What Is Macular Degeneration?
The macula is a structure that is responsible for sharp focus of images and color identification. Around which are the rods and cones which are responsible for night vision. These two structures are both found in the retina, with the former at the center. The retina is the part of the eye that receives the visual signals and sends these signals to the brain via the optic nerves. Damage to the retina may lead to blurring of vision, or worse, blindness.
The cause of macular degeneration is still under study. What is known are the symptoms and risk factors of macular degeneration. Just like other degenerative diseases, the risk factors of macular degeneration can be modifiable and non-modifiable. Non-modifiable risk factors are those that cannot be prevented, while the modifiable risk factors are usually lifestyle- related. One of the non-modifiable risk factors is age.
Age is considered to be the greatest risk factor to macular degeneration. As mentioned earlier, this is most common among the elderly, usually those beyond 60 years of age. Age-related macular degeneration may be attributed to loss of function or destruction of the cells and receptors located in the macular or due to a disruption in the network of blood vessels supplying the retina.
Other non-modifiable risk factors include race and family history. Caucasians and those who have this disease in the family are more prone to develop macular degeneration.
Smoking, Obesity, High Fat Diet
On the other hand, modifiable risk factors include smoking, obesity, high fat diet, and high levels of cholesterol in the blood. Smoking is said to be a risk factor as it causes constriction of blood vessels, especially those that are located in the eyes. This, in turn, can compromise the blood flow and the delivery of oxygen to the retina, predisposing this part of the eye to damage and dysfunction. This is the same reason why high levels of cholesterol and obesity increase the risk for macular degeneration.
Because the macula is responsible for focusing visual stimuli, damage to this structure initially presents as blurred vision. Images may appear distorted and discolored. The patient may also experience difficulty in driving, as well as in reading. These problems initially resolve with better lighting. The person may still perform his daily chores and activities, like walking and washing the dishes. As time goes on, the blurring of vision and visual disturbances progresses and the person may experience the presence of a dark spot at the center of his visual field.
Macular Degeneration & The Risks Of Falling
Studies have shown that macular degeneration can increase the risks of falling down for seniors. A 2008 study (by Szabo SM et al), on 150 women aged 70 and above with aged-related macular degeneration, found that there was an increased risk of falling for seniors. The increased risks was associated with poor vision, slower reaction times and impaired balance. A 2014 study by S W van Landingham et al concluded that aged-related macular degeneration was associated with a greater fear of falling in seniors. It appears that the falls result not just due to actual physical physiological factors, but an increased fear of it happening.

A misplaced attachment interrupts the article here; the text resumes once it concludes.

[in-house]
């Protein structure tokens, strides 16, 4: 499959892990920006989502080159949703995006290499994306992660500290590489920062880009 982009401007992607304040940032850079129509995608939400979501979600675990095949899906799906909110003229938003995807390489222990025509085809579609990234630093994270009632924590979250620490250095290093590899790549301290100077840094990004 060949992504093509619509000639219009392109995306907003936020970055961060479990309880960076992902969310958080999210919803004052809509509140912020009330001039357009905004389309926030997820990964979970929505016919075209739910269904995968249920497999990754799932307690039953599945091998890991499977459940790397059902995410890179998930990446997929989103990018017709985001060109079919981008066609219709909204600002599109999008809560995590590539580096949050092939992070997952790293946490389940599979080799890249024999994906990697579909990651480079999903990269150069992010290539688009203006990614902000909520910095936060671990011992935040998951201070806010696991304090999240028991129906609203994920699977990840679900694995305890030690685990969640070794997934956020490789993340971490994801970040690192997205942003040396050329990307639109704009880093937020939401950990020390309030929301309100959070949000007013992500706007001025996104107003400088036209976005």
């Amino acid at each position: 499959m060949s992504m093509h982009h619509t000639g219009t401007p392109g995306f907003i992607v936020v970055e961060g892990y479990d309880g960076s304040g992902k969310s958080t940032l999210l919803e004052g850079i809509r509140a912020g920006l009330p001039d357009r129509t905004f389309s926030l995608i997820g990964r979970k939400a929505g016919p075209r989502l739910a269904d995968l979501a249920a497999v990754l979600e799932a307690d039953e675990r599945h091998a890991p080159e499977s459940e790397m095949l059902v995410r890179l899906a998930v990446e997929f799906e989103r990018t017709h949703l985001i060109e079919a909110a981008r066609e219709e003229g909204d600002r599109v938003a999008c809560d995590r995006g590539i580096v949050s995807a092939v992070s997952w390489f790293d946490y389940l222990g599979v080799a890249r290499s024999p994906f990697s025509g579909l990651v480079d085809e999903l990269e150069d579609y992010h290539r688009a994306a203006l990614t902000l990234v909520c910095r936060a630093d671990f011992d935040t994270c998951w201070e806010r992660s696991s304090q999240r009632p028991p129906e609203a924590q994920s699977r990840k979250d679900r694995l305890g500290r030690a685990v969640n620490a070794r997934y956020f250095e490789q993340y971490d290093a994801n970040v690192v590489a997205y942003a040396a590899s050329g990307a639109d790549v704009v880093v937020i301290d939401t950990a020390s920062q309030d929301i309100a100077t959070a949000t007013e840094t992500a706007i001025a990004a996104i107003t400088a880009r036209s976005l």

Elderly Fall Prevention At Home
Due to the risks of falling, the elderly with macular degeneration can benefit from living in a home that is fall-proofed. This can include removing clutter quickly and regularly or adding extra hand rails to stairs and near the bath or shower. More of this is discussed int these 10 Fall Prevention Tips For The Elderly.
Seniors living on their own with the condition often find medical alarm systems helpful in case they fall and need assistance. Not only will a system like this help the elderly if they should fall and can’t get up on their own, it also provides everyday assurance that help is just a click away if something happens. Being assured that help is readily available helps to relief the fear of falling.
Seniors who live with their children or have caregivers can benefit from a medical alert system for the extra help and 24/7 monitoring. Their children and caregivers may find the addition of bed alarms and motion sensors helpful in alerting them quickly when their elderly parent or patient needs help.
The treatments of this degenerative eye condition may range from simple vitamin supplements to laser surgery. Mild forms of the condition may be treated with supplements of vitamins and minerals like Vitamin C, zinc and beta- carotene. On the other hand, more severe forms of the disease is usually treated with surgical procedures and pharmacological interventions. This includes anti-angiogenic medicines which are prescribed by medical professionals and opthalmologists to decrease the development of new blood vessels in the eyes.
For more information, check out these Tips on Macular Degeneration Prevention.